Ramen fan April Chong discovers that there is more to the Japanese port city than its maritime attractions.
YOKOHAMA may not seem a likely tourist destination, but after having been there twice, I find it a breath of fresh air compared to its crowded neighbour Tokyo.
Just 30 minutes by train from Tokyo, the city is worth a day trip or more.
Yokohama started out as a small village, and gained prominence as a port town in the late 1800s when Japan opened its doors to trade.
Today, much of its attractions can be found on or near its waterfront, alongside historical structures that have been painstakingly preserved.
Since many of its major sights are concentrated within a relatively small area, you can get around on foot, so wear a good pair of walking shoes.
All about noodles
Yokohama’s famed Minato Mirai area features an amalgamation of hotels, malls, parks and museums that make for perfect city skyline photos.
The amusement park Cosmo World, with its landmark ferris wheel, promises a bird’s eye view of the port area. Entry to the park is free; you just need to pay for the rides.
Adjacent to Cosmo World is the quirky Cup Noodles Museum that pays tribute to the humble instant cup noodles.
There, you will see the history of instant noodles and how the packaging and types of the noodles have morphed through the years.
The museum features interactive exhibits and workshops on how to design your own cup noodles, and a cup noodle-themed playground. Sample different types of noodles at the food court.
The historic Red Brick Warehouses were built more than a century ago as storage spaces for the then burgeoning port trade. These brick buildings have been conserved and now house restaurants and shops.
Along the waterfront, a massive pier juts out to sea. The Osanbashi International Passenger Terminal, which now mainly docks cruise ship, was originally built in the late 1800s.
A walk along the 400m-long pier will give you good photo angles of Minato Mirai.
I came across a vast ocean liner parked alongside Yamashita Park’s waterfront promenade but little did I know that it had an important history.
Hikawa Maru was a luxury liner that used to ply the Yokohama-United States route in the 1930s, attracting many dignitaries. It was later used as a floating hospital during the war days and was eventually retired in 1960. The ship has been converted to a museum and retains the accoutrements of its glamorous past.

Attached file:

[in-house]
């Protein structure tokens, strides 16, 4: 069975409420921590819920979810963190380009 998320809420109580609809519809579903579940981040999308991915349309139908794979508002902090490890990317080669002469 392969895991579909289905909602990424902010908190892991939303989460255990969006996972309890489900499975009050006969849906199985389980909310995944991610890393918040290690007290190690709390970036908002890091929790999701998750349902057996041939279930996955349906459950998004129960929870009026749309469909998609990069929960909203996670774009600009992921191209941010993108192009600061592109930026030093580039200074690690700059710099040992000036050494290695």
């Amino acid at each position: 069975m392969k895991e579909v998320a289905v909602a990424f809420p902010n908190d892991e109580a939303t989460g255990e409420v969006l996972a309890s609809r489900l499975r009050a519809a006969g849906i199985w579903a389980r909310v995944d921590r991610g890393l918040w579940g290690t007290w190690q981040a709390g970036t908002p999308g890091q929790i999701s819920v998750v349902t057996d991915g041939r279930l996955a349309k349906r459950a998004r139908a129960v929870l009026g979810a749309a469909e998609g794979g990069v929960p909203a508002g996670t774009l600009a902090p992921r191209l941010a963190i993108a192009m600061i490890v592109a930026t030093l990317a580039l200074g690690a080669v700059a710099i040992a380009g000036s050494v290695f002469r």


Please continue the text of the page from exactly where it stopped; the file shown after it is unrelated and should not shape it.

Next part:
Nearby is the Yokohama Marine Tower with a good vantage point from its observatory.
From the Yamashita Park, it is only a few minutes’ walk to Yokohama Chinatown — the largest in Japan and one of the biggest in the world.
Originally an area where early Chinese traders lived, it is now a congregation of hundreds of restaurants and shops.
It is best visited in the evening, when the red lanterns and lighted signboards come alive to transport you back to the days of yore.
If you have time to spare, visit some other attractions that are off the main waterfront.
One cloudy morning, I made a pilgrimage to the Sankeien, an over 100-year-old Japanese garden that is redolent of Kyoto’s gardens. You can almost imagine yourself as a feudal lord or his many consorts enjoying a tranquil stroll amid the greenery, pagodas and ponds.
I was lucky to encounter the garden’s Chrysanthemum Festival in November, with exhibitions of glorious blooms. Entrance to the garden costs 500 yen (S$6).
As a worshipper of ramen, I had to visit the Ramen Museum at Shin Yokohama. Other than housing exhibits that show the history of ramen, the building also replicated the narrow streets of an old ramen town.
Of course, the highlight for me was to feast on the di erent types of ramen served by a multitude of restaurants there.
As in many other Japanese eateries, diners put in their orders through a vending machine. The restaurants here do not advocate sharing, but most have options for a smaller portion of ramen.
I flew on Japan Airlines to Narita Airport in Tokyo. From there, I took a direct airport limousine bus ride to Yokohama. For rail options, various train lines run from Tokyo to Yokohama. Japan’s high-speed rail Shinkansen makes a pit stop at Shin-Yokohama station.
Plan your visit to Yokohama well if you only have one evening there, as many sightseers prefer to visit the different attractions such as like Minato Mirai and Chinatown in the evenings to see the lights.
Source: SG Travellers © Singapore Press Holdings Limited. Reproduced with permission.
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